Why Principals Are Looking at Succession Options Again
By David C. Baker
I’ve fielded more inquiries about succession recently than at any time in the last two decades.
By succession, I’m including merger, acquisition, closure, transfer to key employee(s), and acqui-hire
transactions. It’s worth looking at what might be behind this trend:
- Being the principal of a creative firm is no longer a life sentence but rather a life pursuit for 10 or 20 years.
If you start early enough, and if you don’t flame out financially, there’s ample opportunity to do something else.
Since nobody else is working for their entire career at the same place, why should a principal?
- Unless you close your firm, of course, there has to be someone to hand that baton to, and that person is the new buyer– already
in your firm or not– who often doesn’t really want to start something from scratch, inventing the flat tire over and
over again. They are more like the “franchise entrepreneurs” who want a head start, systems, processes, templates, and momentum.
They like the client base and the team that you’ve assembled together, and success seems more assured in their mind if they can
buy the firm from you. The money and risk are separate issues.
- Entrepreneurial ability is no longer like an athletic career that peaks at 25 years old. Because of that, the departing
principal might still has entrepreneurial life left in the tank, and it means that the key employee in their 30s or 40s who buys
the firm isn’t starting too late. In other words, sellers have another option after their agency life, instead of just hanging
on, and buyers didn’t necessarily miss that narrow window if they didn’t start their own firm earlier.
- Principals are more weary of the competition hitting them from every angle these days. The big firms are reaching down for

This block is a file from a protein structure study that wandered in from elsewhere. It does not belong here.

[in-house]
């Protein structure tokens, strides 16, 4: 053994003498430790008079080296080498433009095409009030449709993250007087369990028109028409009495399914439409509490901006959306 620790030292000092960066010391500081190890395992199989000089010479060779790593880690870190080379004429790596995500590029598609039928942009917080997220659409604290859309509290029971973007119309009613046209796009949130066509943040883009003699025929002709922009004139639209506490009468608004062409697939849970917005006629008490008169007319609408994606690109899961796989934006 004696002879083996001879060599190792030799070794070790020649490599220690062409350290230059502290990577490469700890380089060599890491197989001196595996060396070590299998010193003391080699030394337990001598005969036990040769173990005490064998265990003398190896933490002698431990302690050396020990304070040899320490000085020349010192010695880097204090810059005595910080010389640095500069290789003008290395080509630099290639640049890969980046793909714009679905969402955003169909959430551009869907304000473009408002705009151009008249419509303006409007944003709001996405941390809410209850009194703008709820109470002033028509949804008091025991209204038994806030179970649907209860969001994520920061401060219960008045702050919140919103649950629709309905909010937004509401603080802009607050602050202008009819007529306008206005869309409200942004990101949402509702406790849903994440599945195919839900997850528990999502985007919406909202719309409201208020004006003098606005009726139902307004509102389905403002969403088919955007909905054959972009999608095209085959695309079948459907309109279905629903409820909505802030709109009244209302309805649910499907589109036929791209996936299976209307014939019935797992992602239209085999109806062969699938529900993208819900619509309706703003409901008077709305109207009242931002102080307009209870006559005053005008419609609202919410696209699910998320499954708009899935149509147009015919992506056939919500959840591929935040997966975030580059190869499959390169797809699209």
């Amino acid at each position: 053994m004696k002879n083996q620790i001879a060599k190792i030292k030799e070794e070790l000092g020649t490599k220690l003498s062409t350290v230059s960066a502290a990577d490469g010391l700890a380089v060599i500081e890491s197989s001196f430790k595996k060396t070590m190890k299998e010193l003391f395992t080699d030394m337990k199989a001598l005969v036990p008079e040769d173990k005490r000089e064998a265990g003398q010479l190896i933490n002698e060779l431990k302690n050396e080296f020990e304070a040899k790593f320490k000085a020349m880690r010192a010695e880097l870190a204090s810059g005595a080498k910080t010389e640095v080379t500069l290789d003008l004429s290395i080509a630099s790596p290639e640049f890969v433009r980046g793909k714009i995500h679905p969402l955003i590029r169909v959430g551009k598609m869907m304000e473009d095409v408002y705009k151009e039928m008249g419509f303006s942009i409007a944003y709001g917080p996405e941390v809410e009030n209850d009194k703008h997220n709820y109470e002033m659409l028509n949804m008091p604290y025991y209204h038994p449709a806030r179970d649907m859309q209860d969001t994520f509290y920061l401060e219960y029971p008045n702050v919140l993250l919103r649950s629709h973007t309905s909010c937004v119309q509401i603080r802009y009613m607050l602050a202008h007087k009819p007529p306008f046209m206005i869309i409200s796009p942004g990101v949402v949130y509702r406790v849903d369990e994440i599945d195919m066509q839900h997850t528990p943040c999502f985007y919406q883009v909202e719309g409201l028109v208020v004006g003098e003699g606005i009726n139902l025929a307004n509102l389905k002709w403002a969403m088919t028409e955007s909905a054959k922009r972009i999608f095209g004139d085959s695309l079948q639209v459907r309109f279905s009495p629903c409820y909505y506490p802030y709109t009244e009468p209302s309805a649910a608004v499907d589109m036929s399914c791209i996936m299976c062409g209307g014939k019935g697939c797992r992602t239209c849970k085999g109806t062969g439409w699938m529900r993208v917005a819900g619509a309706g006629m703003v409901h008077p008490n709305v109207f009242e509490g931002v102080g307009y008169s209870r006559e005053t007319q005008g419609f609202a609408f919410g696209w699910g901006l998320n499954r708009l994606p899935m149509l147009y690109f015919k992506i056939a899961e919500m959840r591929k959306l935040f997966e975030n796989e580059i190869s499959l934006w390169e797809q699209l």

smaller accounts than ever before. The small scrappy firms are using newer service offerings as Trojan Horses and have enough
MVC (minimally viable credibility) to give you a run for the money. That’s happening in UX, paid digital, social impact, SEO,
app dev, and “agile” everything.
- Transactions are more flexible, too. You can’t even find 5-year earnouts and the traditional cash/note/earnout percentages
don’t all look the same. Terms are flexible. Earnouts are flexible and simpler. There’s just a welcome lack of
monolithic deals that mirror each other. Gorilla clients are even buying the agencies that serve them, whereas in the past they
never wanted to buy their own revenue and had no use for the other clients that came with the purchased agency.
- There’s less stigma around orderly dissolutions, which is a really good thing. We’ve been so fixated on how others define success
that we box ourselves into corners.
- Non-traditional sources of funding are available. The good ol’ SBA loan is still a mainstay, but more sellers are willing to carry the note, more equity
can be tapped from a buyer’s home, and in general there’s just more money everywhere.
- Principals are redefining success for themselves, largely in currencies other than money. It’s all good and I welcome this more thoughtful approach to life,
This article has been written by David C. Baker of ReCourses, Inc. ReCourses, Inc. is the leading management consulting firm that works exclusively with
small service providers in the marketing industry. For more information, please visit www.recourses.com.